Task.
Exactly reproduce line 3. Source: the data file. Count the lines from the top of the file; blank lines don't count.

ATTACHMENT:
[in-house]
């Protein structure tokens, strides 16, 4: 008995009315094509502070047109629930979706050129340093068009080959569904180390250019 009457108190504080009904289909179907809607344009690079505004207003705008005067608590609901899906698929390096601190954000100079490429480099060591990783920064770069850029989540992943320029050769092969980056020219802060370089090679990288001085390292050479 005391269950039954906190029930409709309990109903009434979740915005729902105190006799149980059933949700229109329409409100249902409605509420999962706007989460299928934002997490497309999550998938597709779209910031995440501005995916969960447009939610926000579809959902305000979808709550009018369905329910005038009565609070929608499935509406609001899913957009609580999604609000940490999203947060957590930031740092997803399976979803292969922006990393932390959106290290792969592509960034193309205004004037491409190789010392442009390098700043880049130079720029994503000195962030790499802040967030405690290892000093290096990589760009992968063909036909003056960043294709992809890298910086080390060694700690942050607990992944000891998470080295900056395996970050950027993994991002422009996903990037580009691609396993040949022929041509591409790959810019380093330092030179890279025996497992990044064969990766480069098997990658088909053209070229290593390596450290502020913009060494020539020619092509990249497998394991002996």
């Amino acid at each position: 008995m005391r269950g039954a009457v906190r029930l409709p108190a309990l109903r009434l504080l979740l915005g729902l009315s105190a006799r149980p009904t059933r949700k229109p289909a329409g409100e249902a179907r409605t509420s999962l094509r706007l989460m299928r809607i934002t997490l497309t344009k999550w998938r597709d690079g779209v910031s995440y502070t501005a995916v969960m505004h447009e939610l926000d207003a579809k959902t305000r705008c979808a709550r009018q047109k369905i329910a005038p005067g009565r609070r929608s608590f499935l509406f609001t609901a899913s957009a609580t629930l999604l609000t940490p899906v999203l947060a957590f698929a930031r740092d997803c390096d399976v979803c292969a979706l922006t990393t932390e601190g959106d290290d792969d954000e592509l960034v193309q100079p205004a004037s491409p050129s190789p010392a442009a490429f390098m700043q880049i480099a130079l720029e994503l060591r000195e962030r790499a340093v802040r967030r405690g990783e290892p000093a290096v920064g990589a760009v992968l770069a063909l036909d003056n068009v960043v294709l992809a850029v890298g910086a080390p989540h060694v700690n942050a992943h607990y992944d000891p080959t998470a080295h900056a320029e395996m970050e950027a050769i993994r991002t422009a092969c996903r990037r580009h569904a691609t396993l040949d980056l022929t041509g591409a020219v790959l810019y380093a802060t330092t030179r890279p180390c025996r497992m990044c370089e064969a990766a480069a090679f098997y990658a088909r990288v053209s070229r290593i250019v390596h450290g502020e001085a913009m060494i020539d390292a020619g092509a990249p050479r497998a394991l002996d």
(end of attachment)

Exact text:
């Amino acid at each position: 008995m005391r269950g039954a009457v906190r029930l409709p108190a309990l109903r009434l504080l979740l915005g729902l009315s105190a006799r149980p009904t059933r949700k229109p289909a329409g409100e249902a179907r409605t509420s999962l094509r706007l989460m299928r809607i934002t997490l497309t344009k999550w998938r597709d690079g779209v910031s995440y502070t501005a995916v969960m505004h447009e939610l926000d207003a579809k959902t305000r705008c979808a709550r009018q047109k369905i329910a005038p005067g009565r609070r929608s608590f499935l509406f609001t609901a899913s957009a609580t629930l999604l609000t940490p899906v999203l947060a957590f698929a930031r740092d997803c390096d399976v979803c292969a979706l922006t990393t932390e601190g959106d290290d792969d954000e592509l960034v193309q100079p205004a004037s491409p050129s190789p010392a442009a490429f390098m700043q880049i480099a130079l720029e994503l060591r000195e962030r790499a340093v802040r967030r405690g990783e290892p000093a290096v920064g990589a760009v992968l770069a063909l036909d003056n068009v960043v294709l992809a850029v890298g910086a080390p989540h060694v700690n942050a992943h607990y992944d000891p080959t998470a080295h900056a320029e395996m970050e950027a050769i993994r991002t422009a092969c996903r990037r580009h569904a691609t396993l040949d980056l022929t041509g591409a020219v790959l810019y380093a802060t330092t030179r890279p180390c025996r497992m990044c370089e064969a990766a480069a090679f098997y990658a088909r990288v053209s070229r290593i250019v390596h450290g502020e001085a913009m060494i020539d390292a020619g092509a990249p050479r497998a394991l002996d």